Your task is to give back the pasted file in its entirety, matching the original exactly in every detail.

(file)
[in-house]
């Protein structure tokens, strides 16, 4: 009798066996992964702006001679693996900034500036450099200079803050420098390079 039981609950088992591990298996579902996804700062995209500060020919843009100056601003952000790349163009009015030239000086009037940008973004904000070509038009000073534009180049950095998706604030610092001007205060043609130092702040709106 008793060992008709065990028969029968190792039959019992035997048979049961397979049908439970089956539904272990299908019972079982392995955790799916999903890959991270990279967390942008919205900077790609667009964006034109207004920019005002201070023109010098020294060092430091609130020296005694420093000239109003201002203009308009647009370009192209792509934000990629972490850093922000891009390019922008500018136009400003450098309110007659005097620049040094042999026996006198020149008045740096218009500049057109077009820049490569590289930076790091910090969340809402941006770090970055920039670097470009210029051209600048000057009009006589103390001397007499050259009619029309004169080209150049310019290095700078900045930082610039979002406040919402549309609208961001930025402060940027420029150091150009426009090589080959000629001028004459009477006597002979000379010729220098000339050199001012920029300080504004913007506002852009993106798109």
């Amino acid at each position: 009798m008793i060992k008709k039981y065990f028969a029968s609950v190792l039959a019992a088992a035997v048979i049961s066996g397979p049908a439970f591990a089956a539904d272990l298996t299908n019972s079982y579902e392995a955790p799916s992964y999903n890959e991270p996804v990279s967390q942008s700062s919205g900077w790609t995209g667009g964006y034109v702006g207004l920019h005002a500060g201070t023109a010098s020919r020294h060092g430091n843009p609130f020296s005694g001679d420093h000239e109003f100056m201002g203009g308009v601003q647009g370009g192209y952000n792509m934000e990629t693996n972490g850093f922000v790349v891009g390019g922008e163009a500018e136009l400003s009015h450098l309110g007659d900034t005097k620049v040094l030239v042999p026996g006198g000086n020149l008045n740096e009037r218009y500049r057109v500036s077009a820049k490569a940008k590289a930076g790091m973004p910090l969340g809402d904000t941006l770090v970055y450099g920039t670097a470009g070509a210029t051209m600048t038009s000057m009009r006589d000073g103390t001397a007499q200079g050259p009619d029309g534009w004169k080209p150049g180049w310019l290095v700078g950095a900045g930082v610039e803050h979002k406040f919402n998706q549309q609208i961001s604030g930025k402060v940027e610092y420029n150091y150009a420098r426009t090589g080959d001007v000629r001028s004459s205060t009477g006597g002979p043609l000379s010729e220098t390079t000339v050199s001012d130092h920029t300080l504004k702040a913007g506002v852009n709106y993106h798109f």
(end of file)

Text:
[in-house]
């Protein structure tokens, strides 16, 4: 009798066996992964702006001679693996900034500036450099200079803050420098390079 039981609950088992591990298996579902996804700062995209500060020919843009100056601003952000790349163009009015030239000086009037940008973004904000070509038009000073534009180049950095998706604030610092001007205060043609130092702040709106 008793060992008709065990028969029968190792039959019992035997048979049961397979049908439970089956539904272990299908019972079982392995955790799916999903890959991270990279967390942008919205900077790609667009964006034109207004920019005002201070023109010098020294060092430091609130020296005694420093000239109003201002203009308009647009370009192209792509934000990629972490850093922000891009390019922008500018136009400003450098309110007659005097620049040094042999026996006198020149008045740096218009500049057109077009820049490569590289930076790091910090969340809402941006770090970055920039670097470009210029051209600048000057009009006589103390001397007499050259009619029309004169080209150049310019290095700078900045930082610039979002406040919402549309609208961001930025402060940027420029150091150009426009090589080959000629001028004459009477006597002979000379010729220098000339050199001012920029300080504004913007506002852009993106798109």
């Amino acid at each position: 009798m008793i060992k008709k039981y065990f028969a029968s609950v190792l039959a019992a088992a035997v048979i049961s066996g397979p049908a439970f591990a089956a539904d272990l298996t299908n019972s079982y579902e392995a955790p799916s992964y999903n890959e991270p996804v990279s967390q942008s700062s919205g900077w790609t995209g667009g964006y034109v702006g207004l920019h005002a500060g201070t023109a010098s020919r020294h060092g430091n843009p609130f020296s005694g001679d420093h000239e109003f100056m201002g203009g308009v601003q647009g370009g192209y952000n792509m934000e990629t693996n972490g850093f922000v790349v891009g390019g922008e163009a500018e136009l400003s009015h450098l309110g007659d900034t005097k620049v040094l030239v042999p026996g006198g000086n020149l008045n740096e009037r218009y500049r057109v500036s077009a820049k490569a940008k590289a930076g790091m973004p910090l969340g809402d904000t941006l770090v970055y450099g920039t670097a470009g070509a210029t051209m600048t038009s000057m009009r006589d000073g103390t001397a007499q200079g050259p009619d029309g534009w004169k080209p150049g180049w310019l290095v700078g950095a900045g930082v610039e803050h979002k406040f919402n998706q549309q609208i961001s604030g930025k402060v940027e610092y420029n150091y150009a420098r426009t090589g080959d001007v000629r001028s004459s205060t009477g006597g002979p043609l000379s010729e220098t390079t000339v050199s001012d130092h920029t300080l504004k702040a913007g506002v852009n709106y993106h798109f």